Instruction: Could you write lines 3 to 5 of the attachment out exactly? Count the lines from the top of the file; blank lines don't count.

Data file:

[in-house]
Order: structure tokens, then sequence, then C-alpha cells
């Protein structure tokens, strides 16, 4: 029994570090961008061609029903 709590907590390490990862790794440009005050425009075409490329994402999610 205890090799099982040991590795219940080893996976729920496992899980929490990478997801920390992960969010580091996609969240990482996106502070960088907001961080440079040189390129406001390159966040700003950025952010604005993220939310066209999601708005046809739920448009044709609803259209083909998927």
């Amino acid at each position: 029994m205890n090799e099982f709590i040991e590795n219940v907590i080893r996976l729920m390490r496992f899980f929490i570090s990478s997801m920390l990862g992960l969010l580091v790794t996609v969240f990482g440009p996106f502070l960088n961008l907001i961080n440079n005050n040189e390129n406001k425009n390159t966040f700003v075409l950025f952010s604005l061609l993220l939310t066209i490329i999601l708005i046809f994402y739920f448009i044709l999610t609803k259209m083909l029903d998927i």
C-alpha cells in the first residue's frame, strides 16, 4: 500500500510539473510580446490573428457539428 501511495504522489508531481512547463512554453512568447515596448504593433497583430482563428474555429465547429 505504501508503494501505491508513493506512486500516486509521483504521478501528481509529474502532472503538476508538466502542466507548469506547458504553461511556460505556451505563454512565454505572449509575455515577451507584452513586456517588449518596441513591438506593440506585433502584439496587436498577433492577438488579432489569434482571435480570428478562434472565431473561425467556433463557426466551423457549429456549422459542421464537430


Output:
């Protein structure tokens, strides 16, 4: 029994570090961008061609029903 709590907590390490990862790794440009005050425009075409490329994402999610 205890090799099982040991590795219940080893996976729920496992899980929490990478997801920390992960969010580091996609969240990482996106502070960088907001961080440079040189390129406001390159966040700003950025952010604005993220939310066209999601708005046809739920448009044709609803259209083909998927």
């Amino acid at each position: 029994m205890n090799e099982f709590i040991e590795n219940v907590i080893r996976l729920m390490r496992f899980f929490i570090s990478s997801m920390l990862g992960l969010l580091v790794t996609v969240f990482g440009p996106f502070l960088n961008l907001i961080n440079n005050n040189e390129n406001k425009n390159t966040f700003v075409l950025f952010s604005l061609l993220l939310t066209i490329i999601l708005i046809f994402y739920f448009i044709l999610t609803k259209m083909l029903d998927i």
C-alpha cells in the first residue's frame, strides 16, 4: 500500500510539473510580446490573428457539428 501511495504522489508531481512547463512554453512568447515596448504593433497583430482563428474555429465547429 505504501508503494501505491508513493506512486500516486509521483504521478501528481509529474502532472503538476508538466502542466507548469506547458504553461511556460505556451505563454512565454505572449509575455515577451507584452513586456517588449518596441513591438506593440506585433502584439496587436498577433492577438488579432489569434482571435480570428478562434472565431473561425467556433463557426466551423457549429456549422459542421464537430